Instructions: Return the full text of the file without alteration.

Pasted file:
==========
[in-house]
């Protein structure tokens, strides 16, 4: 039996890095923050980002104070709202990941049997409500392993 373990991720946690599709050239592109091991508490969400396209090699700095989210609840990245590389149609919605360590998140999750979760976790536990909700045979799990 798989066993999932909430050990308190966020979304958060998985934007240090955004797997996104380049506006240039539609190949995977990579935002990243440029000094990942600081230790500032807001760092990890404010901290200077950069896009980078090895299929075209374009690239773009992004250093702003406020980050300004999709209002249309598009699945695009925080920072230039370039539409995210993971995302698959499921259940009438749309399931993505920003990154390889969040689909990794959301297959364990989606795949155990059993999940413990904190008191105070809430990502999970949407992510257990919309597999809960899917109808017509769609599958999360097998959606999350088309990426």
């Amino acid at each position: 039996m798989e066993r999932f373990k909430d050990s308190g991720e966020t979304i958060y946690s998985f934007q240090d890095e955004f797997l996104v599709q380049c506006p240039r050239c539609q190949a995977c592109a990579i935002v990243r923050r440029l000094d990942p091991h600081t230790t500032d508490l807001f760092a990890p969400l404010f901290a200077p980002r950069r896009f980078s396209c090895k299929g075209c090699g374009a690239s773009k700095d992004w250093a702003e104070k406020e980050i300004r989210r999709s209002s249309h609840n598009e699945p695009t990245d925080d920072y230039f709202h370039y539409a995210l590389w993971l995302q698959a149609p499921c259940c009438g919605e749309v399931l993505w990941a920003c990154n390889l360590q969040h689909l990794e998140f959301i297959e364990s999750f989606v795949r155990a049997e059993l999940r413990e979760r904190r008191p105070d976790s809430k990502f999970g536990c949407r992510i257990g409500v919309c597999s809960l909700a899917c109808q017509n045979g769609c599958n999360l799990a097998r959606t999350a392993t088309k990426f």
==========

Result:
[in-house]
């Protein structure tokens, strides 16, 4: 039996890095923050980002104070709202990941049997409500392993 373990991720946690599709050239592109091991508490969400396209090699700095989210609840990245590389149609919605360590998140999750979760976790536990909700045979799990 798989066993999932909430050990308190966020979304958060998985934007240090955004797997996104380049506006240039539609190949995977990579935002990243440029000094990942600081230790500032807001760092990890404010901290200077950069896009980078090895299929075209374009690239773009992004250093702003406020980050300004999709209002249309598009699945695009925080920072230039370039539409995210993971995302698959499921259940009438749309399931993505920003990154390889969040689909990794959301297959364990989606795949155990059993999940413990904190008191105070809430990502999970949407992510257990919309597999809960899917109808017509769609599958999360097998959606999350088309990426």
């Amino acid at each position: 039996m798989e066993r999932f373990k909430d050990s308190g991720e966020t979304i958060y946690s998985f934007q240090d890095e955004f797997l996104v599709q380049c506006p240039r050239c539609q190949a995977c592109a990579i935002v990243r923050r440029l000094d990942p091991h600081t230790t500032d508490l807001f760092a990890p969400l404010f901290a200077p980002r950069r896009f980078s396209c090895k299929g075209c090699g374009a690239s773009k700095d992004w250093a702003e104070k406020e980050i300004r989210r999709s209002s249309h609840n598009e699945p695009t990245d925080d920072y230039f709202h370039y539409a995210l590389w993971l995302q698959a149609p499921c259940c009438g919605e749309v399931l993505w990941a920003c990154n390889l360590q969040h689909l990794e998140f959301i297959e364990s999750f989606v795949r155990a049997e059993l999940r413990e979760r904190r008191p105070d976790s809430k990502f999970g536990c949407r992510i257990g409500v919309c597999s809960l909700a899917c109808q017509n045979g769609c599958n999360l799990a097998r959606t999350a392993t088309k990426f």